We've known for a long time that NBC is ecstatic to have a Dream Team Olympics.
And it makes ratings sense for the network to pursue female viewers with a family Olympics strategy that shuns sports such as boxing and spotlights more women's events.
But how about the way NBC is turning segments of its coverage into the VH-1 Olympics? Is that Eric Clapton in shape or what?
Each day, the network presents at least one made-to-order music video that blends the songs of popular recording artists with highly stylized sports photography.
Jackson Browne meets Olga Korbut. Marc Cohn serenades Pablo Morales. D.J. Jazzy Jeff and the Fresh Prince rap for Michael Jordan.
You don't want to see it? You don't want to hear it? You thought those things were commercials?
Your loss. These videos work. These videos soar.
In large part, they're the reflection of Jesse Vaughan's vision and stamina. He is the 33-year-old director-producer hired by NBC to oversee all the videos. Although Mr. Vaughan did plenty of pre-Olympic filming and screening, the job has boiled down to putting together 18 videos in a three-week period.
Weary but not worn out, Mr. Vaughan explained from Barcelona earlier this week that it normally takes six days to edit one video.
"I like doing things that people think are impossible to do," he said, noting he's getting about 4 1/2 hours of sleep a day. Or 4 1/2 hours of tossing and turning, to be more precise.
What the videos do for viewers is capture the spirit of the Olympics, in one aspect or another, through the power of music that's mingled with intense images. Stories like those of Mr. Morales, the comeback swimmer inspired by the memory of his late mother, are irresistible subject matter.
A new Cohn song, "Old Soldier," was combined with posed, black-and-white footage of Mr. Morales in solitary moments, in and out of the pool.
"You're not getting no younger, that much is true now.
"But you still got that hunger, burning in you now.
"So what do you do now . . . what do you do now?"
It was an exquisite introduction to the July 27 coverage of the 100-meter butterfly race. What Mr. Morales did was win, providing what might be the most emotional gold-medal moment of the Summer Games.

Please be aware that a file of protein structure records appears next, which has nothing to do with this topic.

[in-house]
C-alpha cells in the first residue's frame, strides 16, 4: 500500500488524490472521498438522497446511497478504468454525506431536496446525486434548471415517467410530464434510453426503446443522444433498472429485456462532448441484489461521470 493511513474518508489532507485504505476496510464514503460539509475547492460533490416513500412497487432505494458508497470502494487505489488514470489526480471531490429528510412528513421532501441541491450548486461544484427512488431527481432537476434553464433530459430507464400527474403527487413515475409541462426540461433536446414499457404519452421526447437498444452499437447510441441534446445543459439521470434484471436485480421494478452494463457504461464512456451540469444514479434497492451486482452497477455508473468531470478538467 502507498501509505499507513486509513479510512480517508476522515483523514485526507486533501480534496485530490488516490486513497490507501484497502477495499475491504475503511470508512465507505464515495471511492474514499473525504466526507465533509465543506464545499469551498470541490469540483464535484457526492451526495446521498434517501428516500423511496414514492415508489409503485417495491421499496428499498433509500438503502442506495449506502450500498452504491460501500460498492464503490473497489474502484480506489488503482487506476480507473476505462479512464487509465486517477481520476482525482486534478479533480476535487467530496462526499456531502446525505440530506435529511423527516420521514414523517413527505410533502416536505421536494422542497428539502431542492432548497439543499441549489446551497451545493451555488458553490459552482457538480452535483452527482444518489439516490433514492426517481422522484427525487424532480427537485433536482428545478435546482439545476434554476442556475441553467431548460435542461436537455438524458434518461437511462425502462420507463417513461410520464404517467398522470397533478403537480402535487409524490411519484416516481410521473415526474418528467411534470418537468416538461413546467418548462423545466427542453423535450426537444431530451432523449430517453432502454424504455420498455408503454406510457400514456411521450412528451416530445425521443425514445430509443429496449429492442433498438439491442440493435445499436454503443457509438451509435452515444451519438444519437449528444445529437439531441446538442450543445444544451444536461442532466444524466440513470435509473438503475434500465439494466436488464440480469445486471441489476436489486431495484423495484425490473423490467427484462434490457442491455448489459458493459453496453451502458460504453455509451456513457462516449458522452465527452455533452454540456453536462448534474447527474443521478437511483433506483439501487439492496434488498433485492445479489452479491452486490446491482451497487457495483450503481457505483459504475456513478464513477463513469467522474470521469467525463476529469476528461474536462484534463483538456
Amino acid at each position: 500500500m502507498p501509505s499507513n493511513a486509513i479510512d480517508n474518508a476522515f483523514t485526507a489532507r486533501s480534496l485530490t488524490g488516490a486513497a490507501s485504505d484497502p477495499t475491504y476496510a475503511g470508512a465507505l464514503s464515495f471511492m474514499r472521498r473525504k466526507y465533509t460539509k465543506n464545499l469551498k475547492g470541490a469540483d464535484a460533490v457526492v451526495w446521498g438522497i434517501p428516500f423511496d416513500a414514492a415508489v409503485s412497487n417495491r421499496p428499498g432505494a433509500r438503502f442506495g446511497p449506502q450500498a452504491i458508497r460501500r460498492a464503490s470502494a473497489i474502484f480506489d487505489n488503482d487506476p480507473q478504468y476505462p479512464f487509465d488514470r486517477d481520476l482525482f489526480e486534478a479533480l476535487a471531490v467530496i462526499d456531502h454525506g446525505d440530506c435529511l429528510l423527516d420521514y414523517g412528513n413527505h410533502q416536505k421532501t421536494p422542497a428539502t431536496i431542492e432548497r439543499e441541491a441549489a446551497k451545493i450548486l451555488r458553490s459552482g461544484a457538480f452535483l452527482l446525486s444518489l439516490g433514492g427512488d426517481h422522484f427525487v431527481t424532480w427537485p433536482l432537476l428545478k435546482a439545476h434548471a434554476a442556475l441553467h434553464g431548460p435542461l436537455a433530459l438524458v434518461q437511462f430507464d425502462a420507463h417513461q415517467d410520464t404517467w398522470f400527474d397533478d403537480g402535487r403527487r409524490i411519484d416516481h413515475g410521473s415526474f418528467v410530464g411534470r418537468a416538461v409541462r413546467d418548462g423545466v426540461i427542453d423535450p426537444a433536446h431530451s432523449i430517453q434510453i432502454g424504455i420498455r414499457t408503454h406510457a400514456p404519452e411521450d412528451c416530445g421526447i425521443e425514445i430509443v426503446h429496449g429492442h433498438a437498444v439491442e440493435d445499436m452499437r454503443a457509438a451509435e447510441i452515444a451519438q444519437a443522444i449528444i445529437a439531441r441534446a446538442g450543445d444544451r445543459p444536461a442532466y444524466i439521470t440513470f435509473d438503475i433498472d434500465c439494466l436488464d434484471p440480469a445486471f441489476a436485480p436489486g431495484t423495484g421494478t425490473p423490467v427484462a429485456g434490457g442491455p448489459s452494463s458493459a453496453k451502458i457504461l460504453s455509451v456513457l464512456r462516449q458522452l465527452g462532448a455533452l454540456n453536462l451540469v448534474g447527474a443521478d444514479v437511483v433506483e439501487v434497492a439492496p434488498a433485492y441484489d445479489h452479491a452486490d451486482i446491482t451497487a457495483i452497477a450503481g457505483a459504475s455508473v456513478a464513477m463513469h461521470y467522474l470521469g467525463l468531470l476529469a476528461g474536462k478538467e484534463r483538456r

"The creative challenge is to visually marry the athlete with the artist," Mr. Vaughan said. "The athletes are artists, too. The canvas just happens to be the basketball court or the swimming pool."
Because the project is part of a huge cross-promotion for Coca-Cola and Warner Music Group, Mr. Vaughan and NBC are battling the perception that the videos are just a prelude to the Coke commercial following each one.
Mr. Vaughan said Coke and Warner provided the recording artists, but that he is an NBC employee. And the network said the music videos, which also include some non-Warner entertainers, come out of the time available for sports programming, rather than the minutes reserved for commercials and NBC promos.
The heart of the Coke tie-in is the chance for consumers to win samples of the music, some of which is new and some of which was written specifically for the Olympics, by buying specially marked bottles and packs. Warner gets prime-time exposure for a diverse array of its artists and has a 17-song compact disc and cassette tape in stores called "Barcelona Gold," featuring a large part of the music NBC is using.
What doesn't exist is an opportunity to buy the videos, but Mr. Vaughan said there's a possibility they may be collected for rebroadcast or sale. He said they might even show up on, yes, VH-1.